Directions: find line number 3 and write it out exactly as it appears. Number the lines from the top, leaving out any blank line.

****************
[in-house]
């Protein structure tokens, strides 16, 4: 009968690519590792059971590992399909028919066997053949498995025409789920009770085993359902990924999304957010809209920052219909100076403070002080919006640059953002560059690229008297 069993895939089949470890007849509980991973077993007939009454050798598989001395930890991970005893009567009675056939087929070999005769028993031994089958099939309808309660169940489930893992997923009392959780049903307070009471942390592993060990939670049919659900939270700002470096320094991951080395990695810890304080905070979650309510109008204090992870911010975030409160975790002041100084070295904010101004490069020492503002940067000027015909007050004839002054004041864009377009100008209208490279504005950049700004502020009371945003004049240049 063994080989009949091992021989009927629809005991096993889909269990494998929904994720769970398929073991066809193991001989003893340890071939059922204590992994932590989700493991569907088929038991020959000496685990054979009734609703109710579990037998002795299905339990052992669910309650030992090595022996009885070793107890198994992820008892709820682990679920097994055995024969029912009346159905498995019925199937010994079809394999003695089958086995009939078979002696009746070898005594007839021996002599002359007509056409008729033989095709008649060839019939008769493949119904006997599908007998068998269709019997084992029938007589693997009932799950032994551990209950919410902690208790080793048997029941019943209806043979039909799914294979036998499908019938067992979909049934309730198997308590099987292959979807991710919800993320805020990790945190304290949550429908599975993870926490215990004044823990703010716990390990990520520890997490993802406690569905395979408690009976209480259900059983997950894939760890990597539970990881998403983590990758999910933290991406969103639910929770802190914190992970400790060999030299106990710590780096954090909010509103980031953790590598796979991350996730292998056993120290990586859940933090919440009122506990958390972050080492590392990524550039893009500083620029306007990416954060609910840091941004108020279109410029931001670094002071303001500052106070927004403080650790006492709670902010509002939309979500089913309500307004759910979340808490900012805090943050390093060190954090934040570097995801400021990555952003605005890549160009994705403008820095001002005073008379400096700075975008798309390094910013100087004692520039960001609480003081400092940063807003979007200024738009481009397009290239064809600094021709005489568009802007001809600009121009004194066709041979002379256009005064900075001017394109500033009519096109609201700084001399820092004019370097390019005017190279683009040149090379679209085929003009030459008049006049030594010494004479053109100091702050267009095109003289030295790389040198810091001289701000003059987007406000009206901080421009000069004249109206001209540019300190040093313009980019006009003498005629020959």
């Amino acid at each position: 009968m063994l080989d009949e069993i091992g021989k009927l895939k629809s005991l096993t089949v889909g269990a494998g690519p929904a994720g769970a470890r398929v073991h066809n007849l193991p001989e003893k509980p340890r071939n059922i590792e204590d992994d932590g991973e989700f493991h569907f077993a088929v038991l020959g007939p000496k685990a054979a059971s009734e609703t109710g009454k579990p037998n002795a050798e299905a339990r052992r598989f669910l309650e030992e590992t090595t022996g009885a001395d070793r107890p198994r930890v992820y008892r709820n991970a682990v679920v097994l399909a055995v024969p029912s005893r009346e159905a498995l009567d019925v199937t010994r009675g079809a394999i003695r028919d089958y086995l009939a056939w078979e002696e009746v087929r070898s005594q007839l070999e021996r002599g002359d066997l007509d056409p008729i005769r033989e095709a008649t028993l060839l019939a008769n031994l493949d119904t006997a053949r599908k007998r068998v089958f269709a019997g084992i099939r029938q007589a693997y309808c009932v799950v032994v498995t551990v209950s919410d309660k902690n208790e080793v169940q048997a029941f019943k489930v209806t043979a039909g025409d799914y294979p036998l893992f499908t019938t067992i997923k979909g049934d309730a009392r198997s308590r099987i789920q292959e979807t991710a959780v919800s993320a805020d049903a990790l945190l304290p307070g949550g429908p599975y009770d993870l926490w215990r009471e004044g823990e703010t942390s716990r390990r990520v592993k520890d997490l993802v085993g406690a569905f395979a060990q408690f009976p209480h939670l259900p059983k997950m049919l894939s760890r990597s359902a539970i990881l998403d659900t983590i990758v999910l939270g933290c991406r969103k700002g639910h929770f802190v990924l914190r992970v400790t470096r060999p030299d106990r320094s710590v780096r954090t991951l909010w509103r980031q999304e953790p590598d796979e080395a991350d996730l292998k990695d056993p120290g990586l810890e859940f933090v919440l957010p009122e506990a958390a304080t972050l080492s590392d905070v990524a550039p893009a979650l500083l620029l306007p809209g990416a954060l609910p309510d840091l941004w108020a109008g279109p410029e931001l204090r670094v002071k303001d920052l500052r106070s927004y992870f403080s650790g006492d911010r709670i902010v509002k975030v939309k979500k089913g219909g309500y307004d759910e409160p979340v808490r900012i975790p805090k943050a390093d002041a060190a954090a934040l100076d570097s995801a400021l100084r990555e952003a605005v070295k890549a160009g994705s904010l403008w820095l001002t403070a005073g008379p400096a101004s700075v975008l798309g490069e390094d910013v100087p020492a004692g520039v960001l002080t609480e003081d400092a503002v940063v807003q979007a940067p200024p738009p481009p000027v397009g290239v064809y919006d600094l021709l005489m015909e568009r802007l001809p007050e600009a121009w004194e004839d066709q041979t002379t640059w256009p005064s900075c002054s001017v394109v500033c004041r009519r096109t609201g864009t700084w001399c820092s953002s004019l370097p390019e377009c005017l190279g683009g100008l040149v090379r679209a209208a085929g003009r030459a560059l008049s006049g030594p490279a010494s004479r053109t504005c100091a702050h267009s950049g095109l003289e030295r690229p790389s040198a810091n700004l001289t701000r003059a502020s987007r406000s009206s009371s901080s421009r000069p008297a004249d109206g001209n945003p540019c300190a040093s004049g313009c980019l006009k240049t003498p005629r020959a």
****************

């Amino acid at each position: 009968m063994l080989d009949e069993i091992g021989k009927l895939k629809s005991l096993t089949v889909g269990a494998g690519p929904a994720g769970a470890r398929v073991h066809n007849l193991p001989e003893k509980p340890r071939n059922i590792e204590d992994d932590g991973e989700f493991h569907f077993a088929v038991l020959g007939p000496k685990a054979a059971s009734e609703t109710g009454k579990p037998n002795a050798e299905a339990r052992r598989f669910l309650e030992e590992t090595t022996g009885a001395d070793r107890p198994r930890v992820y008892r709820n991970a682990v679920v097994l399909a055995v024969p029912s005893r009346e159905a498995l009567d019925v199937t010994r009675g079809a394999i003695r028919d089958y086995l009939a056939w078979e002696e009746v087929r070898s005594q007839l070999e021996r002599g002359d066997l007509d056409p008729i005769r033989e095709a008649t028993l060839l019939a008769n031994l493949d119904t006997a053949r599908k007998r068998v089958f269709a019997g084992i099939r029938q007589a693997y309808c009932v799950v032994v498995t551990v209950s919410d309660k902690n208790e080793v169940q048997a029941f019943k489930v209806t043979a039909g025409d799914y294979p036998l893992f499908t019938t067992i997923k979909g049934d309730a009392r198997s308590r099987i789920q292959e979807t991710a959780v919800s993320a805020d049903a990790l945190l304290p307070g949550g429908p599975y009770d993870l926490w215990r009471e004044g823990e703010t942390s716990r390990r990520v592993k520890d997490l993802v085993g406690a569905f395979a060990q408690f009976p209480h939670l259900p059983k997950m049919l894939s760890r990597s359902a539970i990881l998403d659900t983590i990758v999910l939270g933290c991406r969103k700002g639910h929770f802190v990924l914190r992970v400790t470096r060999p030299d106990r320094s710590v780096r954090t991951l909010w509103r980031q999304e953790p590598d796979e080395a991350d996730l292998k990695d056993p120290g990586l810890e859940f933090v919440l957010p009122e506990a958390a304080t972050l080492s590392d905070v990524a550039p893009a979650l500083l620029l306007p809209g990416a954060l609910p309510d840091l941004w108020a109008g279109p410029e931001l204090r670094v002071k303001d920052l500052r106070s927004y992870f403080s650790g006492d911010r709670i902010v509002k975030v939309k979500k089913g219909g309500y307004d759910e409160p979340v808490r900012i975790p805090k943050a390093d002041a060190a954090a934040l100076d570097s995801a400021l100084r990555e952003a605005v070295k890549a160009g994705s904010l403008w820095l001002t403070a005073g008379p400096a101004s700075v975008l798309g490069e390094d910013v100087p020492a004692g520039v960001l002080t609480e003081d400092a503002v940063v807003q979007a940067p200024p738009p481009p000027v397009g290239v064809y919006d600094l021709l005489m015909e568009r802007l001809p007050e600009a121009w004194e004839d066709q041979t002379t640059w256009p005064s900075c002054s001017v394109v500033c004041r009519r096109t609201g864009t700084w001399c820092s953002s004019l370097p390019e377009c005017l190279g683009g100008l040149v090379r679209a209208a085929g003009r030459a560059l008049s006049g030594p490279a010494s004479r053109t504005c100091a702050h267009s950049g095109l003289e030295r690229p790389s040198a810091n700004l001289t701000r003059a502020s987007r406000s009206s009371s901080s421009r000069p008297a004249d109206g001209n945003p540019c300190a040093s004049g313009c980019l006009k240049t003498p005629r020959a």